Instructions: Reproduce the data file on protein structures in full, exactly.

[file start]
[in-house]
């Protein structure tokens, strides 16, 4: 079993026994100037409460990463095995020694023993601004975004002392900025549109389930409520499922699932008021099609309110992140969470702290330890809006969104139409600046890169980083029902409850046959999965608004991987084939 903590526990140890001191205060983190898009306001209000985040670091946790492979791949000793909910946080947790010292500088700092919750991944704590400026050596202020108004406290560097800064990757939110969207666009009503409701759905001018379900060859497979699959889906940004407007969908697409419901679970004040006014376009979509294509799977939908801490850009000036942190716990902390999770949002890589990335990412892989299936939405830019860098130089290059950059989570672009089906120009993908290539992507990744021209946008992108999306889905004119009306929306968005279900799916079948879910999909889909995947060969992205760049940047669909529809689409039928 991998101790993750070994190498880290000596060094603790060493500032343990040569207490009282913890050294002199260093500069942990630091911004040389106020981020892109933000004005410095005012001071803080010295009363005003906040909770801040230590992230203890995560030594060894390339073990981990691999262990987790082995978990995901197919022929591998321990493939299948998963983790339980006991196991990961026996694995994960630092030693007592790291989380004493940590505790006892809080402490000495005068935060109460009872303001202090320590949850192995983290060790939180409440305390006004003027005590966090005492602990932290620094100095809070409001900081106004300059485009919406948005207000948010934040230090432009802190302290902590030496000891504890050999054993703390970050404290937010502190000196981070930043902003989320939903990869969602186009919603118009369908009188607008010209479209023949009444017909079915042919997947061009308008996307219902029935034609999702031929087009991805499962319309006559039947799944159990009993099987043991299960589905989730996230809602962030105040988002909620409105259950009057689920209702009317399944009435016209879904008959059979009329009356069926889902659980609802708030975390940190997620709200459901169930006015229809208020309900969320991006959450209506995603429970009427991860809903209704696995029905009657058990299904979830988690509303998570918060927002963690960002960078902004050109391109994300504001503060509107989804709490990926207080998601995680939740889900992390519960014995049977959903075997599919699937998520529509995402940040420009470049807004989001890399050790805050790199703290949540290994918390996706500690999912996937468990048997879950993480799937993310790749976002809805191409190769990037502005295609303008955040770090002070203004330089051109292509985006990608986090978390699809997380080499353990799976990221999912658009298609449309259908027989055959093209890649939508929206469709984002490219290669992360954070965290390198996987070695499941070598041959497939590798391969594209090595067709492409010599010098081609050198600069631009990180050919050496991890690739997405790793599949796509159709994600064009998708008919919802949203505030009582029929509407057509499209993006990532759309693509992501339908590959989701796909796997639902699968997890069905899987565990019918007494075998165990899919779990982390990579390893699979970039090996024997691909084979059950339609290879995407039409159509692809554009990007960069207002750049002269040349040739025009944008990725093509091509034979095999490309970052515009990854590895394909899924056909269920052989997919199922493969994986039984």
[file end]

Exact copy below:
[in-house]
């Protein structure tokens, strides 16, 4: 079993026994100037409460990463095995020694023993601004975004002392900025549109389930409520499922699932008021099609309110992140969470702290330890809006969104139409600046890169980083029902409850046959999965608004991987084939 903590526990140890001191205060983190898009306001209000985040670091946790492979791949000793909910946080947790010292500088700092919750991944704590400026050596202020108004406290560097800064990757939110969207666009009503409701759905001018379900060859497979699959889906940004407007969908697409419901679970004040006014376009979509294509799977939908801490850009000036942190716990902390999770949002890589990335990412892989299936939405830019860098130089290059950059989570672009089906120009993908290539992507990744021209946008992108999306889905004119009306929306968005279900799916079948879910999909889909995947060969992205760049940047669909529809689409039928 991998101790993750070994190498880290000596060094603790060493500032343990040569207490009282913890050294002199260093500069942990630091911004040389106020981020892109933000004005410095005012001071803080010295009363005003906040909770801040230590992230203890995560030594060894390339073990981990691999262990987790082995978990995901197919022929591998321990493939299948998963983790339980006991196991990961026996694995994960630092030693007592790291989380004493940590505790006892809080402490000495005068935060109460009872303001202090320590949850192995983290060790939180409440305390006004003027005590966090005492602990932290620094100095809070409001900081106004300059485009919406948005207000948010934040230090432009802190302290902590030496000891504890050999054993703390970050404290937010502190000196981070930043902003989320939903990869969602186009919603118009369908009188607008010209479209023949009444017909079915042919997947061009308008996307219902029935034609999702031929087009991805499962319309006559039947799944159990009993099987043991299960589905989730996230809602962030105040988002909620409105259950009057689920209702009317399944009435016209879904008959059979009329009356069926889902659980609802708030975390940190997620709200459901169930006015229809208020309900969320991006959450209506995603429970009427991860809903209704696995029905009657058990299904979830988690509303998570918060927002963690960002960078902004050109391109994300504001503060509107989804709490990926207080998601995680939740889900992390519960014995049977959903075997599919699937998520529509995402940040420009470049807004989001890399050790805050790199703290949540290994918390996706500690999912996937468990048997879950993480799937993310790749976002809805191409190769990037502005295609303008955040770090002070203004330089051109292509985006990608986090978390699809997380080499353990799976990221999912658009298609449309259908027989055959093209890649939508929206469709984002490219290669992360954070965290390198996987070695499941070598041959497939590798391969594209090595067709492409010599010098081609050198600069631009990180050919050496991890690739997405790793599949796509159709994600064009998708008919919802949203505030009582029929509407057509499209993006990532759309693509992501339908590959989701796909796997639902699968997890069905899987565990019918007494075998165990899919779990982390990579390893699979970039090996024997691909084979059950339609290879995407039409159509692809554009990007960069207002750049002269040349040739025009944008990725093509091509034979095999490309970052515009990854590895394909899924056909269920052989997919199922493969994986039984």